The VOR that clicked

I was like most student pilots when I was first exposed to VOR concepts, completely disorientated and off course. I quickly learned that the first tip is to throw out all thought of TO and FROM actually meaning anything to do with where you are pointing or heading.

The next item I found somewhat helpful was a tip in Rod Machado’s Private Pilot Handbook: The Ultimate Private Pilot Book. He made it clear that it was really only useful for the exam and not practical in the real world. It was a template that you could memorize then draw out during the exam. I could see how this could be helpful but it still didn’t explain how it works enough to make sense when I’m in the air.

A simple quote from CFI Bill during ground school made it all click. He started with writing this on the board.

“If you fly heading [insert OBS heading] you will be going [TO/FROM] the VOR.”

Let’s start with this example.

VOR_example1

We are on a heading of 350 with OBS set to 030. Relatively speaking, we are definitely heading away from the VOR, but remember, we already threw out any thought of that mattering. Applying our new rule, if we were to fly a heading of 030 (OBS) then would we be flying toward or away from the VOR? We would be getting a bit closer so that means we should have a TO indication, which we do.

Now how about that course deviation needle? Which way would we have to turn if we wanted to intercept the 030 radial?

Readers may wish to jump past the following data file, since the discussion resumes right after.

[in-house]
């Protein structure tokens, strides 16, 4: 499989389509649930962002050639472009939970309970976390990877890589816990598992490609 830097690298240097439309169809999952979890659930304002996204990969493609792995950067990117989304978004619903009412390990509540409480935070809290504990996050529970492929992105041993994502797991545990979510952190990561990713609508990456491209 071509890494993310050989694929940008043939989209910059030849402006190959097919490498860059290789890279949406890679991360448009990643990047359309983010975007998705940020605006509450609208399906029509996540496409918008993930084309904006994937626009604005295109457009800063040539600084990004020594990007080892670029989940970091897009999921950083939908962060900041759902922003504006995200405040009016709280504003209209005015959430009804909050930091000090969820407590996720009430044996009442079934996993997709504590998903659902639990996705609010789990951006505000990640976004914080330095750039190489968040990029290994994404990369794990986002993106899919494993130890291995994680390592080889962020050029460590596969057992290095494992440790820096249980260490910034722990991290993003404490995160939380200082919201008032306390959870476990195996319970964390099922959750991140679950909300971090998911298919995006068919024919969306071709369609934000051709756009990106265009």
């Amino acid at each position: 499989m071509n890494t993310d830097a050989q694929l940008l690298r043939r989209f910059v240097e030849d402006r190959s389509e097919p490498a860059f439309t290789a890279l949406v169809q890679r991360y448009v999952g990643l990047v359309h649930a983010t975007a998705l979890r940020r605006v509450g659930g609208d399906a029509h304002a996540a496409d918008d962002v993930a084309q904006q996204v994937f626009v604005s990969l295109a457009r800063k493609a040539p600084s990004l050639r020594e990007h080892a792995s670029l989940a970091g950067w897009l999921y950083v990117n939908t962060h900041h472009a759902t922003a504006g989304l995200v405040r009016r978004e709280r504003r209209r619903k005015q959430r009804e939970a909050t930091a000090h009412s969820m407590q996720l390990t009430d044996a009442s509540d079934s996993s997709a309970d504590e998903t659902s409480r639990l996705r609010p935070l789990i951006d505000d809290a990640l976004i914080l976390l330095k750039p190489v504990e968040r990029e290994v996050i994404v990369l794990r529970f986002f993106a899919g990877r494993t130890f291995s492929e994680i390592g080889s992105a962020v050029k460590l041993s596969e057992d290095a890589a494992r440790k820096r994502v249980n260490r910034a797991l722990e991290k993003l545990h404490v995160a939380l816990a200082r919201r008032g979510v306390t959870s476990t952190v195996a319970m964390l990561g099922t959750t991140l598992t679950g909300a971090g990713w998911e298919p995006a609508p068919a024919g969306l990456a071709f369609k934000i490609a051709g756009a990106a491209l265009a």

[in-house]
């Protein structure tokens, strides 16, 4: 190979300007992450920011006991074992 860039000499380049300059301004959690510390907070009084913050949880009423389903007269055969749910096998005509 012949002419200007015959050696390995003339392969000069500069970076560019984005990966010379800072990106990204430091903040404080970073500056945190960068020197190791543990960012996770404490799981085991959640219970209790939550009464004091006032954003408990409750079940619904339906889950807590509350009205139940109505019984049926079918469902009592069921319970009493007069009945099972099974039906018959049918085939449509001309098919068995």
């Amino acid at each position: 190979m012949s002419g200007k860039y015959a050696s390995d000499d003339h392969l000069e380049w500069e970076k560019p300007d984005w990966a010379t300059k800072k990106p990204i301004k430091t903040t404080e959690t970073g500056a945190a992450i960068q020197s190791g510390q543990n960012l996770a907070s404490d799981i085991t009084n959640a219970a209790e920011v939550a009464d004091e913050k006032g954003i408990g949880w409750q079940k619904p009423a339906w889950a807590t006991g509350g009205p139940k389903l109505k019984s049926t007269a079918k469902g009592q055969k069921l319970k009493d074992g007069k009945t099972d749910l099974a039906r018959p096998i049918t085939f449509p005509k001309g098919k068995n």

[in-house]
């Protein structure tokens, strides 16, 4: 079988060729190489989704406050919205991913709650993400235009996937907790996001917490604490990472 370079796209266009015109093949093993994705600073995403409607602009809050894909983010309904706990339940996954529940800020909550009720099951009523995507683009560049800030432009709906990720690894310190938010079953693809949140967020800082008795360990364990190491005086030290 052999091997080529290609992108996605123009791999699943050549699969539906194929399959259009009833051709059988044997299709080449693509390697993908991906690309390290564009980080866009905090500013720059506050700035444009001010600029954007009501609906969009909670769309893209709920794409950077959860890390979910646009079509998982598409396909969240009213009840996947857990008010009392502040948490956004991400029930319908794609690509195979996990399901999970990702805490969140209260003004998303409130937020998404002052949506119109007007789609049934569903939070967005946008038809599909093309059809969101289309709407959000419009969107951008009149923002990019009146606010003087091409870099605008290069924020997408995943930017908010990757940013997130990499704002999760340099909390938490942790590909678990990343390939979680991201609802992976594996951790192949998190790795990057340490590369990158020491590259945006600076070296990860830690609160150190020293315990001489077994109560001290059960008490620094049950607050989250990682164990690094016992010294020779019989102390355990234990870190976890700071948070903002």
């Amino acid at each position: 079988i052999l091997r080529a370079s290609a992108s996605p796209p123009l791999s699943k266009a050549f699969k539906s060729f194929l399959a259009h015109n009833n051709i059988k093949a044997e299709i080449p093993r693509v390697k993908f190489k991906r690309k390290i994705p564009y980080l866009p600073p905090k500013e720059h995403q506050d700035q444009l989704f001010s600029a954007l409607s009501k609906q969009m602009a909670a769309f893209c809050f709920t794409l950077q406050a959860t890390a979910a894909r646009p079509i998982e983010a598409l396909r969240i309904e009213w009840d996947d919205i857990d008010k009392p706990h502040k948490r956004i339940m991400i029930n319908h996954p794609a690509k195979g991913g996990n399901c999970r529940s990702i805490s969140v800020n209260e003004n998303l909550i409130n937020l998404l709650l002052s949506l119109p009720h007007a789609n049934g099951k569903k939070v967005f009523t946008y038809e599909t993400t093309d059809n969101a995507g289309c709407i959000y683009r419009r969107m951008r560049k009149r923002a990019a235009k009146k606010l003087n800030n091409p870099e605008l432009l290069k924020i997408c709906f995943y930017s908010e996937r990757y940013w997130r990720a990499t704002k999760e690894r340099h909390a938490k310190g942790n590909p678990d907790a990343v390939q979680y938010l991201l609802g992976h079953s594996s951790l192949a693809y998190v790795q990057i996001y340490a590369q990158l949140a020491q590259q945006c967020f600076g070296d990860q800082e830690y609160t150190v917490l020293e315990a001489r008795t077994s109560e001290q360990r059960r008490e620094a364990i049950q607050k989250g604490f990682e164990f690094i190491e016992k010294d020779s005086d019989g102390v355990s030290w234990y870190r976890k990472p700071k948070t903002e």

vor_example2-2Let’s first visualize us if we were to fly a heading of 030. We aren’t actually turning, just imagining if we did what it would look like. I added some overlays to help with the visuals. We can see that if we did turn our heading to match the OBS then the radial line of 030 would be to the right of our location, which is why the needle deflection is to the right.

These images are from the VOR simulator at luizmonteiro.com. The simulator makes it really easy to play with different scenarios as well as set the plane in motion to see how the VOR indication changes as you fly. You can even see how the wind will impact your course and experiment with wind correction angles while intercepting or tracking a radial. Why spend hundreds of dollars chasing needles when you can get your initial practice for free with some chair flying?

I still haven’t done too much VOR navigation in the air, but I’m sure this will help me on my next dead-reckoning x-country.

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